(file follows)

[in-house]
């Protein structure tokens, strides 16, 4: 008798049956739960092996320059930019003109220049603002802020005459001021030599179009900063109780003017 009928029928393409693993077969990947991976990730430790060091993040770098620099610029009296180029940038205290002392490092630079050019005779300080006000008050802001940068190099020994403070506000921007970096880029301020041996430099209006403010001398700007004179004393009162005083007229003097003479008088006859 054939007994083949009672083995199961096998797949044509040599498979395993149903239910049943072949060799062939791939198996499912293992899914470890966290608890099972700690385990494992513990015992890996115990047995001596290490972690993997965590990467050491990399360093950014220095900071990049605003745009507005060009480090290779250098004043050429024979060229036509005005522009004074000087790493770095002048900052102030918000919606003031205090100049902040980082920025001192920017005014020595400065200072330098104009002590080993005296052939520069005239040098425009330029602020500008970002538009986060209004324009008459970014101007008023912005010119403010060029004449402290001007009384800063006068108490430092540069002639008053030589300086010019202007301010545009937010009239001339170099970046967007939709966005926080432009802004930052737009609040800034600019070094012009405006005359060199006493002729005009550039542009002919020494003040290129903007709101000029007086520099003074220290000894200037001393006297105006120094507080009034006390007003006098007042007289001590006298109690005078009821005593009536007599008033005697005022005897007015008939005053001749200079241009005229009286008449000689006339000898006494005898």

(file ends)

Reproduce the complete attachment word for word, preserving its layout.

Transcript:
[in-house]
């Protein structure tokens, strides 16, 4: 008798049956739960092996320059930019003109220049603002802020005459001021030599179009900063109780003017 009928029928393409693993077969990947991976990730430790060091993040770098620099610029009296180029940038205290002392490092630079050019005779300080006000008050802001940068190099020994403070506000921007970096880029301020041996430099209006403010001398700007004179004393009162005083007229003097003479008088006859 054939007994083949009672083995199961096998797949044509040599498979395993149903239910049943072949060799062939791939198996499912293992899914470890966290608890099972700690385990494992513990015992890996115990047995001596290490972690993997965590990467050491990399360093950014220095900071990049605003745009507005060009480090290779250098004043050429024979060229036509005005522009004074000087790493770095002048900052102030918000919606003031205090100049902040980082920025001192920017005014020595400065200072330098104009002590080993005296052939520069005239040098425009330029602020500008970002538009986060209004324009008459970014101007008023912005010119403010060029004449402290001007009384800063006068108490430092540069002639008053030589300086010019202007301010545009937010009239001339170099970046967007939709966005926080432009802004930052737009609040800034600019070094012009405006005359060199006493002729005009550039542009002919020494003040290129903007709101000029007086520099003074220290000894200037001393006297105006120094507080009034006390007003006098007042007289001590006298109690005078009821005593009536007599008033005697005022005897007015008939005053001749200079241009005229009286008449000689006339000898006494005898």